Now, the company has temporarily closed the outlet. The county health department inspected the business just last week. It passed. And test results on restaurant workers could come in today.

NGUYEN: The most promising drug in Pfizer's pipeline turns out to be one of its biggest failures.

Susan Lisovicz it at the New York Stock Exchange with details on this.

This is big news, Susan.

SUSAN LISOVICZ, CNN CORRESPONDENT: Big news. You know, this -- this is a drug, Betty, that had been in development for 14 years, involved 15,000 patients, at a cost of $800 million.

Now Pfizer is halting development of this drug, torcetrapib, which was designed to raise levels of so-called good cholesterol in patients. A late-stage trial showed a greater-than-expected amount of deaths and heart problems in patients taking it -- the news, of course, a big blow to Pfizer. It had been counting on the drug to boost its stagnant sales, which have been hurt by the expiration of some of its key drug patents.

And there are more to come. Pfizer's Lipitor, the world's best- selling drug, loses patent protection as early as 2010. Its sales came in at more than $12 billion last year. So, this is one of the successors to it -- Betty.

NGUYEN: Well, what does this mean for Pfizer now?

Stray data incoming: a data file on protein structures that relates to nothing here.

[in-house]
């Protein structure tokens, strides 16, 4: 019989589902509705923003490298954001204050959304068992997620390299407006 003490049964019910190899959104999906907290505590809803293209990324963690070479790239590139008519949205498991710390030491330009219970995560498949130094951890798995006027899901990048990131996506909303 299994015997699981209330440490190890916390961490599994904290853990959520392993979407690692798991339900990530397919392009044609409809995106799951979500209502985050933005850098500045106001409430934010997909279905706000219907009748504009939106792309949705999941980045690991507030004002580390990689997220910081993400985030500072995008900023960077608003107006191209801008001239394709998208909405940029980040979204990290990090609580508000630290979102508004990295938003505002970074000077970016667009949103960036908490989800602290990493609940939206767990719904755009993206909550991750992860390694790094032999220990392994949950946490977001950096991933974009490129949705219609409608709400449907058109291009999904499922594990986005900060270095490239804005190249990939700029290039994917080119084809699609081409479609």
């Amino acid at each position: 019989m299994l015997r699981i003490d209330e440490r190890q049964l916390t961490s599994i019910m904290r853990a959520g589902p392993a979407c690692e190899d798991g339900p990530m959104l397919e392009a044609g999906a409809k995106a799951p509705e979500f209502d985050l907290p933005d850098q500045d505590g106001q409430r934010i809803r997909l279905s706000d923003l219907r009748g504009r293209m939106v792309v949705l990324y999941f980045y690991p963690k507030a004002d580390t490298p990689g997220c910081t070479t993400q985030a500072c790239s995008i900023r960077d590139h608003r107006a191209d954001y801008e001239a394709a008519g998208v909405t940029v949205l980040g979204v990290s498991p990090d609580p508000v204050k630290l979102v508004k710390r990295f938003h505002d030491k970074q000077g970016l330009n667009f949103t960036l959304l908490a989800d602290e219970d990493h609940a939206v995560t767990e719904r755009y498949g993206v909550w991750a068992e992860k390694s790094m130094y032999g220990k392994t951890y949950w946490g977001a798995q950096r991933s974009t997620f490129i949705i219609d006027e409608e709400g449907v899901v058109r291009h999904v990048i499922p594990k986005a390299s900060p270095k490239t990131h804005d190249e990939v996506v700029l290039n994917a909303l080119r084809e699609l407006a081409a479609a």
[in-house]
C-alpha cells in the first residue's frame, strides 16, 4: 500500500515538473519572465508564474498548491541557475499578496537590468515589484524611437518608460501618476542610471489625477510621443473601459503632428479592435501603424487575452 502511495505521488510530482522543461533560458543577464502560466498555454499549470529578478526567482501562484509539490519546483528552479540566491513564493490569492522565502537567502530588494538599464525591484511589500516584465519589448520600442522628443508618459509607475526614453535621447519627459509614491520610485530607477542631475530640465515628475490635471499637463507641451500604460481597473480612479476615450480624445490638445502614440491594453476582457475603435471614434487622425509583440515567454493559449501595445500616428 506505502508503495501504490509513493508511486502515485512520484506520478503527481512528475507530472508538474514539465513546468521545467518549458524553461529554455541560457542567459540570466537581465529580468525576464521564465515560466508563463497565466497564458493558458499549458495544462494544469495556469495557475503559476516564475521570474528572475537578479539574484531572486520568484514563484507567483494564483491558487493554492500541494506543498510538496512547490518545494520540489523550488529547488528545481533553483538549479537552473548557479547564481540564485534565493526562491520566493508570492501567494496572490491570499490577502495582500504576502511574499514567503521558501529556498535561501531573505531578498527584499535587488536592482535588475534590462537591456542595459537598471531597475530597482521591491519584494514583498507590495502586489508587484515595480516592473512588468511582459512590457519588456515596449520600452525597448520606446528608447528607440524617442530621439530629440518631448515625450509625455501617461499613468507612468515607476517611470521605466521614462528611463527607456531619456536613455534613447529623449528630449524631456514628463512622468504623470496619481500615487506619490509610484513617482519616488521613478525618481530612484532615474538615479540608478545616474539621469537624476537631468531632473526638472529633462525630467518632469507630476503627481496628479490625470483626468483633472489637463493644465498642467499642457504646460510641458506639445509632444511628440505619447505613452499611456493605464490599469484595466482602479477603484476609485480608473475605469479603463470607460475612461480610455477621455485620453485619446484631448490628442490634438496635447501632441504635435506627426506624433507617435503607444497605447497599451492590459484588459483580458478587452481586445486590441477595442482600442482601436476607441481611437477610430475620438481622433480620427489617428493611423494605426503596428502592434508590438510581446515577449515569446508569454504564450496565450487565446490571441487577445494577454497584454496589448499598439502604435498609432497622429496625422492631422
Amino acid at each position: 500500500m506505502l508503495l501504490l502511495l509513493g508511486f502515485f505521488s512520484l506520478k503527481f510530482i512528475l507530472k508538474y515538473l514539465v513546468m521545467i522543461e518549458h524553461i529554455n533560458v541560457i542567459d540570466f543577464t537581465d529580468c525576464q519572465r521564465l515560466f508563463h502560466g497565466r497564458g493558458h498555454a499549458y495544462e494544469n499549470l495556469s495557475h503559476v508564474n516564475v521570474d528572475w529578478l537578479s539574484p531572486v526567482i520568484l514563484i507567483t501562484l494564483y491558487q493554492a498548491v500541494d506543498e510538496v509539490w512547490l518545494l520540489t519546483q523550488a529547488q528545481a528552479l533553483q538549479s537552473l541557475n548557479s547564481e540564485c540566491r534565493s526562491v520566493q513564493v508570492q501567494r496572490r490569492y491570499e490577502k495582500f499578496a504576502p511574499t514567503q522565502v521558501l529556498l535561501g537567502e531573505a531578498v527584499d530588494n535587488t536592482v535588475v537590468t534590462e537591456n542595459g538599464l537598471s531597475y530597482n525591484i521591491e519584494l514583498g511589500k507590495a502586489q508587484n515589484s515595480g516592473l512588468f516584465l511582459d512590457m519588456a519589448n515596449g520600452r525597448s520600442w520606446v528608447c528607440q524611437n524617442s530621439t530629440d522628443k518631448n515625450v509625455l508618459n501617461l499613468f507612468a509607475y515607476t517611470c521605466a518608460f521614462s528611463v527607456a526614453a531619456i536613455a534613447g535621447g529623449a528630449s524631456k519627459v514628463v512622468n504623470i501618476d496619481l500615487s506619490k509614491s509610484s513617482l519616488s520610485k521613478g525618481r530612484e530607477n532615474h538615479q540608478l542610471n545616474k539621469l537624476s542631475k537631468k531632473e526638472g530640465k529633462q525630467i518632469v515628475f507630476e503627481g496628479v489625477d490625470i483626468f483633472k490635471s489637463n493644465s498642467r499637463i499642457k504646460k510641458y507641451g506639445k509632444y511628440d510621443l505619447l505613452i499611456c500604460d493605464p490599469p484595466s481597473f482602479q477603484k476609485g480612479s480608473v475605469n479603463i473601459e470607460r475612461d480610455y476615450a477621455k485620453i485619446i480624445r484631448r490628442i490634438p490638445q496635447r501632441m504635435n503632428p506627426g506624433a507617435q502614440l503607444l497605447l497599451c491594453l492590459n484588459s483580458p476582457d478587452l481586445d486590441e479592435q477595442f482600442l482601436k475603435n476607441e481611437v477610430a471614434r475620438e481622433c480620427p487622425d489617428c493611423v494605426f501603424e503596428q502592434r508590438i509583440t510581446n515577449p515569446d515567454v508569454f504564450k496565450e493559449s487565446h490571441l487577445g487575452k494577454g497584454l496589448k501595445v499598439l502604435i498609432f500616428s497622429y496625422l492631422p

LISOVICZ: Well, it's just terrible news, because, you know, you measure the health of a pharmaceutical company, not only by what it's got out on the market, but what it's got in the pipeline.

Pfizer is now under each more pressure to cut costs. The company is expected to unveil its plan to become more streamlined early next year. Just last week, it said it plans to slash 2,200 sales jobs. And analysts say more layoffs will likely be part of that turnaround problem. So, there has -- program, rather -- so, there is a big, understandably big, reaction on Wall Street today -- Pfizer shares off their lows, but still down 11.5 percent on the news.

Stock, overall, however, are rallying, thanks to some big mergers in the banking and tech sectors, a drop in oil prices, and a rebound in the dollar.

Checking the numbers, the Dow Jones industrials up 86 points, or about three-quarters-of-a-percent. The Nasdaq composite is up 36 points, or 1.5 percent.

And taking a quick look at one of those deals, Bank of New York is buying Mellon Financial for $16.5 billion, combining two of the most storied names in American finance. Bank of New York is the nation's oldest bank, founded in 1784 by none other than Alexander Hamilton, who, of course, went on to become the nation's first treasury secretary.

Mellon Financial, meanwhile, was founded in 1869 by the Mellon family of financiers and philanthropists. And now they are getting together.

And that's the latest from Wall Street. I will be back in about 30 minutes with a wrap-up of the trading day.

CNN NEWSROOM continues in a moment.


NGUYEN: We want to take you live now to St. Louis, Missouri, where the governor there, Matt Blunt, is speaking with residents about the situation with this wintery mix that has put thousands in a situation of no power at this hour.